“You belong here,” Saferon replied—the safe response.

“No,” Ritana’s breaths became more drawn, more efforted, “not I. It is you who shall remain in this plane, my love. unfinished.”

“What work?” Saferon shook her head.

Ritana clenched onto Saferon’s hand, her nails biting into the flesh as she stared into her eyes.

“What work!?” Saferon repeated.

“The—the legend,” Ritana said weakly, her eyes glazing, “the legend is true!


“The—golden—knight. The cycle—complete.”

“What cycle? I don’t understand!”

“Find...her...” Ritana said as her grasp began to falter, the light in her eyes flickering out, “find...her...”

“Find who?” Saferon begged, “who!?”

In her last breath, she uttered “Vin....field....”

With that, her hand fell limp, her eyes staring perpetually at Saferon, air ceasing to flow.

Saferon stared blankly at her bloodied hand, using her other hand to gently close Ritana’s eyes as she said quietly, “for all the lives you took, you saved a hundred-fold. I will find this Vinfield. May you make your final flight to Kabaiila.”

Golden Knight.



Unfinished work.

It all seemed like nonsense, only it was nonsense spewed from the lips of General Ritana Caal, who only spoke with purpose.

“Captain,” said the voice of a Nywanese soldier from outside the room—only, with an odd accent she couldn’t place.

She stepped outside, concealing her bloodied hand by clasping both her hands behind her back as she greeted two soldiers—the ones she saved before. A tall stalky figure with an eyepatch—and a man with a robotic arm.

“Go ahead,” Saferon said weakly, then cleared her throat and spoke with more authority, “go ahead, soldiers.”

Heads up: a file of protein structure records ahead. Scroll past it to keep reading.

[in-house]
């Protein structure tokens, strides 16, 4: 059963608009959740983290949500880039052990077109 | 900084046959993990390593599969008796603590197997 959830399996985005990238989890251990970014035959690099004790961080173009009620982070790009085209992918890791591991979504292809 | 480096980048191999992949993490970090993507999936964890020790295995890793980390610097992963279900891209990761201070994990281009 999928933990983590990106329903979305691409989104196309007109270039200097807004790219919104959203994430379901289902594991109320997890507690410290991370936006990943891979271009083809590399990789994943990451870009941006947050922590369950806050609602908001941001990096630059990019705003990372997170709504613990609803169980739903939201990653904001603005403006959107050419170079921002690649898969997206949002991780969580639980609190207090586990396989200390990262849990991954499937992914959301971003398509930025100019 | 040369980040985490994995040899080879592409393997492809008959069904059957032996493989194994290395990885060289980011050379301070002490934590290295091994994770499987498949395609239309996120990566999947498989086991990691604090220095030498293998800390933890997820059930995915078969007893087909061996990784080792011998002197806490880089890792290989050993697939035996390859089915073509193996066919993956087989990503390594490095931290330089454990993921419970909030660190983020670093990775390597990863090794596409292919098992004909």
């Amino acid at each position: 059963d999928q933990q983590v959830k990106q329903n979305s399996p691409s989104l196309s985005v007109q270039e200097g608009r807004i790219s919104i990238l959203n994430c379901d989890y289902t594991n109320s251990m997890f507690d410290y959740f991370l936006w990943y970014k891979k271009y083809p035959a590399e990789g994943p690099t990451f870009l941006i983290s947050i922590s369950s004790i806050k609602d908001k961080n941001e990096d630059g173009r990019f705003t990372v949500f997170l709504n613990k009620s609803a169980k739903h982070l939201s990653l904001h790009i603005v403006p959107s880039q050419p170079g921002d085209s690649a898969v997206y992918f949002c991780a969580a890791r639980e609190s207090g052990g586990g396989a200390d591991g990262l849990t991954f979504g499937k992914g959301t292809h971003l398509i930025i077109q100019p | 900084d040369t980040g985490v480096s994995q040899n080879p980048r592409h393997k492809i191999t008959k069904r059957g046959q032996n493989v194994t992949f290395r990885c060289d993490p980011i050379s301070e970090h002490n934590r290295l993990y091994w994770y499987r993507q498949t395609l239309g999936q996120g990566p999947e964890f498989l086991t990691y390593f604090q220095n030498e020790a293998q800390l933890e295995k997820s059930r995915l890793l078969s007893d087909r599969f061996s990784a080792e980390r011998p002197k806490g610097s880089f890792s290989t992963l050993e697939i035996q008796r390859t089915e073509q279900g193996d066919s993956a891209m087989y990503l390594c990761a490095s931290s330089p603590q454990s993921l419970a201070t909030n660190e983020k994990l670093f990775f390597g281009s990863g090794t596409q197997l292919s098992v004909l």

“Agent Good reporting for duty,” said Sam as he swiftly bowed.

“Hi,” Edge waved his new, mechanical hand, likely one of the first things he learned to do with his arm.

“What are you doing here?” she asked them both.

“We’ve recovered fully and are ready to return to duty,” Sam said.

“Found your stick by the way,” Edge pulled the pieces of her Longpick out of a sack, “shouldn’t leave this crap lying around. Somebody could be in for a hell of a shock.”

“All the more reason for people to be more careful where they step,” Saferon retorted.

“I found your shield and sword too,” he added, “you’re still running around with this stone age stuff?”

“Always helped me keep my arms on,” Saferon retorted once more.

“Oh, a cripple joke, nice,” he scoffed.

“What is the condition of the General, Captain?” asked Sam.

“Dead,” Saferon shook her head, “Winnibahn must know. I will deliver the news to her in person. You will both accompany me aboard the Jaegrynn.

“As you wish,” Sam bowed again.

“Just as long as you deliver the news and not me,” Edge replied, “Losing one arm’s enough, thanks.”

“Dead?” Winnibahn exclaimed as she paced angrily left and right in her ready room of her ship, “dead!?

“Only in the physical sense,” Saferon stepped in front of Sam and Edge.

“Not fucking funny,” The Admiral’s eyes filled with a deadly combination of sadness and rage, "Why the fuck did you two go it alone!?"

"You know our history," Saferon shuddered, "That's how we'd always done things."

Winnibahn stopped on a dime and looked Saferon in the eye, angrily uttering out, “who? Who did this!?”

The Captain tongued the words carefully, as she remembered the night before that nearly ended her own life as well. She then looked back to Winnibahn, “Ritana recognized him. Called him the Imperator. That Imperator."